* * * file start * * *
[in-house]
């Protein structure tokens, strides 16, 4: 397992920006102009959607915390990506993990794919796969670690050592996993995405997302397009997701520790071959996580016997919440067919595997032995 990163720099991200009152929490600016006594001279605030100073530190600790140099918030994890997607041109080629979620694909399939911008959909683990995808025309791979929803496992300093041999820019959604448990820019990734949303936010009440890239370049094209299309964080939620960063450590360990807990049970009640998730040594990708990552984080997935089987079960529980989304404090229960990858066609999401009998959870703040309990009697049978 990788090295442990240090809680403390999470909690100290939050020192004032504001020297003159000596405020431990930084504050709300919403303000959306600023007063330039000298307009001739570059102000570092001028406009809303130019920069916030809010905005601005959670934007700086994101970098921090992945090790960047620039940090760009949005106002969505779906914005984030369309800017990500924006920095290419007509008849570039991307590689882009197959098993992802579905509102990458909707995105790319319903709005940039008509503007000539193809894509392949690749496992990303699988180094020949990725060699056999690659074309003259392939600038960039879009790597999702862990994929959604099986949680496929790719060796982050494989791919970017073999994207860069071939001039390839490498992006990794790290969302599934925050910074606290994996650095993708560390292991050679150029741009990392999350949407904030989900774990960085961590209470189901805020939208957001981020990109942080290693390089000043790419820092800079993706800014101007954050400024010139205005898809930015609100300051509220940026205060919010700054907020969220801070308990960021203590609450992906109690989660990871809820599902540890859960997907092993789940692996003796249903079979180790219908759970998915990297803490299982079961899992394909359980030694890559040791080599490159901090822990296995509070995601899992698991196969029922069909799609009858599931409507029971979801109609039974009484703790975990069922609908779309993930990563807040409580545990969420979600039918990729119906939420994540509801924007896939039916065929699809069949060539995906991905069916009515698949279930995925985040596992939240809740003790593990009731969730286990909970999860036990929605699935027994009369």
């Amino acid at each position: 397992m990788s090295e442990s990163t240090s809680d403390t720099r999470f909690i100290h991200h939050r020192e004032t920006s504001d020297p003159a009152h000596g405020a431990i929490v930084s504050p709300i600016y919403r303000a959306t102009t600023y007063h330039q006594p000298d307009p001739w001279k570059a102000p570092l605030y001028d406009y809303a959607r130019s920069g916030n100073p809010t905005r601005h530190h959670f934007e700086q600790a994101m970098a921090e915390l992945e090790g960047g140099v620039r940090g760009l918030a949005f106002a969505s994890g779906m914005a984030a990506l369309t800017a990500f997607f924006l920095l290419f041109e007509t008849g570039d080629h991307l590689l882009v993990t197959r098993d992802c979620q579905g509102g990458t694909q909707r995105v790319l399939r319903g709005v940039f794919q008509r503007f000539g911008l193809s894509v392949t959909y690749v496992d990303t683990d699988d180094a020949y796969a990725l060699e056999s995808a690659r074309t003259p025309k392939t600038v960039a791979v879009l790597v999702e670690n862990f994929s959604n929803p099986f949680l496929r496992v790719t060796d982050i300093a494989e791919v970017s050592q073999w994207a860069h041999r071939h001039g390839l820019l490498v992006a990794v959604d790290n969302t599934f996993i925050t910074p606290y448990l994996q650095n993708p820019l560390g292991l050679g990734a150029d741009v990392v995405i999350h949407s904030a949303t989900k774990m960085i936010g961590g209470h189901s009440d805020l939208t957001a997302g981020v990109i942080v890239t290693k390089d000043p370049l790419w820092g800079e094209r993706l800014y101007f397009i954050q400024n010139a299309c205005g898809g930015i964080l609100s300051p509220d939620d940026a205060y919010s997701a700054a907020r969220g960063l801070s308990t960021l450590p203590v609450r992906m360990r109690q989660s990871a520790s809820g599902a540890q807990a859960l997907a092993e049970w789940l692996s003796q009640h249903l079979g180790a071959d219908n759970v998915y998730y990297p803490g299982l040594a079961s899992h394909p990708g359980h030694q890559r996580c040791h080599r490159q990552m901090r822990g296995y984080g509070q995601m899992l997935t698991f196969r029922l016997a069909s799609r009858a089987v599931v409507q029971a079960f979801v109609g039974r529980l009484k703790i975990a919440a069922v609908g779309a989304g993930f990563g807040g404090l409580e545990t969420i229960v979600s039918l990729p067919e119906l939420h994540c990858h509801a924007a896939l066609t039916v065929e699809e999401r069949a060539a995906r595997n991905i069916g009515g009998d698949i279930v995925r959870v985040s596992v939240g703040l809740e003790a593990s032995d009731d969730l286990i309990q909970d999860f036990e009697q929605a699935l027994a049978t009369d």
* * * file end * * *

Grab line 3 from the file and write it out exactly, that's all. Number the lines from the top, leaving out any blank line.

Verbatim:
């Amino acid at each position: 397992m990788s090295e442990s990163t240090s809680d403390t720099r999470f909690i100290h991200h939050r020192e004032t920006s504001d020297p003159a009152h000596g405020a431990i929490v930084s504050p709300i600016y919403r303000a959306t102009t600023y007063h330039q006594p000298d307009p001739w001279k570059a102000p570092l605030y001028d406009y809303a959607r130019s920069g916030n100073p809010t905005r601005h530190h959670f934007e700086q600790a994101m970098a921090e915390l992945e090790g960047g140099v620039r940090g760009l918030a949005f106002a969505s994890g779906m914005a984030a990506l369309t800017a990500f997607f924006l920095l290419f041109e007509t008849g570039d080629h991307l590689l882009v993990t197959r098993d992802c979620q579905g509102g990458t694909q909707r995105v790319l399939r319903g709005v940039f794919q008509r503007f000539g911008l193809s894509v392949t959909y690749v496992d990303t683990d699988d180094a020949y796969a990725l060699e056999s995808a690659r074309t003259p025309k392939t600038v960039a791979v879009l790597v999702e670690n862990f994929s959604n929803p099986f949680l496929r496992v790719t060796d982050i300093a494989e791919v970017s050592q073999w994207a860069h041999r071939h001039g390839l820019l490498v992006a990794v959604d790290n969302t599934f996993i925050t910074p606290y448990l994996q650095n993708p820019l560390g292991l050679g990734a150029d741009v990392v995405i999350h949407s904030a949303t989900k774990m960085i936010g961590g209470h189901s009440d805020l939208t957001a997302g981020v990109i942080v890239t290693k390089d000043p370049l790419w820092g800079e094209r993706l800014y101007f397009i954050q400024n010139a299309c205005g898809g930015i964080l609100s300051p509220d939620d940026a205060y919010s997701a700054a907020r969220g960063l801070s308990t960021l450590p203590v609450r992906m360990r109690q989660s990871a520790s809820g599902a540890q807990a859960l997907a092993e049970w789940l692996s003796q009640h249903l079979g180790a071959d219908n759970v998915y998730y990297p803490g299982l040594a079961s899992h394909p990708g359980h030694q890559r996580c040791h080599r490159q990552m901090r822990g296995y984080g509070q995601m899992l997935t698991f196969r029922l016997a069909s799609r009858a089987v599931v409507q029971a079960f979801v109609g039974r529980l009484k703790i975990a919440a069922v609908g779309a989304g993930f990563g807040g404090l409580e545990t969420i229960v979600s039918l990729p067919e119906l939420h994540c990858h509801a924007a896939l066609t039916v065929e699809e999401r069949a060539a995906r595997n991905i069916g009515g009998d698949i279930v995925r959870v985040s596992v939240g703040l809740e003790a593990s032995d009731d969730l286990i309990q909970d999860f036990e009697q929605a699935l027994a049978t009369d």